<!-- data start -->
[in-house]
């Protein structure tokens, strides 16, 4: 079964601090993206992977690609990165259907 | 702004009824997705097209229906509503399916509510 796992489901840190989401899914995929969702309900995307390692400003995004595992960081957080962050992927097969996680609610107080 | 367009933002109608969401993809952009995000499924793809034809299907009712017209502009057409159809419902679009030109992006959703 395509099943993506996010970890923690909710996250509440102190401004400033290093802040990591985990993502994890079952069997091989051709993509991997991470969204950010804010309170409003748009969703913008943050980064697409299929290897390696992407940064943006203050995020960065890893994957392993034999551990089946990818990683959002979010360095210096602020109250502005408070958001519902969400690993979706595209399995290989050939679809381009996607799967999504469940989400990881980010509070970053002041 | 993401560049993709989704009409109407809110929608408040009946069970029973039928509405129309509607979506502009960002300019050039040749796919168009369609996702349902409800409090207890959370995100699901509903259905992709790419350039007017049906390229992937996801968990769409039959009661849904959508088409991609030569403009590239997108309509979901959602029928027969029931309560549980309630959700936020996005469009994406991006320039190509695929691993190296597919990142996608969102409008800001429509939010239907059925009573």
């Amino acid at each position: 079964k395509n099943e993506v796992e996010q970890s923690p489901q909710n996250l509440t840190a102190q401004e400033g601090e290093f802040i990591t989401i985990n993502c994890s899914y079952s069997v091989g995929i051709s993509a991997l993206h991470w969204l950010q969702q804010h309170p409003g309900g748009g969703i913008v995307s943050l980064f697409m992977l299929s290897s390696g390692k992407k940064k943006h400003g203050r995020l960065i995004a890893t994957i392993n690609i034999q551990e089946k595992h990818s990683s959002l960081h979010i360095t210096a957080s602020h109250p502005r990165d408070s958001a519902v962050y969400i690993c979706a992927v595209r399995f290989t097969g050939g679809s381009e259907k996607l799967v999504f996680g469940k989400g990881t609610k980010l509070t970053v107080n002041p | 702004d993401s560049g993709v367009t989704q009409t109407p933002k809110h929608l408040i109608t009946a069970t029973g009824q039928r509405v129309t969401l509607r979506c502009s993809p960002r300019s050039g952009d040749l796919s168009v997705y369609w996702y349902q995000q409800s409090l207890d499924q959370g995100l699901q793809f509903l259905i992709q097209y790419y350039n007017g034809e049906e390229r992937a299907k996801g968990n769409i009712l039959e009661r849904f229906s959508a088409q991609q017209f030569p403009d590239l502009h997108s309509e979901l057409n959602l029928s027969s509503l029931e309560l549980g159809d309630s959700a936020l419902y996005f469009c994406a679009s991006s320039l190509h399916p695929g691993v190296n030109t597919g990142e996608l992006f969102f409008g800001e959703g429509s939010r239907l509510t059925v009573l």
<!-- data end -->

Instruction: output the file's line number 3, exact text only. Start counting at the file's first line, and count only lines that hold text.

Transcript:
């Amino acid at each position: 079964k395509n099943e993506v796992e996010q970890s923690p489901q909710n996250l509440t840190a102190q401004e400033g601090e290093f802040i990591t989401i985990n993502c994890s899914y079952s069997v091989g995929i051709s993509a991997l993206h991470w969204l950010q969702q804010h309170p409003g309900g748009g969703i913008v995307s943050l980064f697409m992977l299929s290897s390696g390692k992407k940064k943006h400003g203050r995020l960065i995004a890893t994957i392993n690609i034999q551990e089946k595992h990818s990683s959002l960081h979010i360095t210096a957080s602020h109250p502005r990165d408070s958001a519902v962050y969400i690993c979706a992927v595209r399995f290989t097969g050939g679809s381009e259907k996607l799967v999504f996680g469940k989400g990881t609610k980010l509070t970053v107080n002041p | 702004d993401s560049g993709v367009t989704q009409t109407p933002k809110h929608l408040i109608t009946a069970t029973g009824q039928r509405v129309t969401l509607r979506c502009s993809p960002r300019s050039g952009d040749l796919s168009v997705y369609w996702y349902q995000q409800s409090l207890d499924q959370g995100l699901q793809f509903l259905i992709q097209y790419y350039n007017g034809e049906e390229r992937a299907k996801g968990n769409i009712l039959e009661r849904f229906s959508a088409q991609q017209f030569p403009d590239l502009h997108s309509e979901l057409n959602l029928s027969s509503l029931e309560l549980g159809d309630s959700a936020l419902y996005f469009c994406a679009s991006s320039l190509h399916p695929g691993v190296n030109t597919g990142e996608l992006f969102f409008g800001e959703g429509s939010r239907l509510t059925v009573l």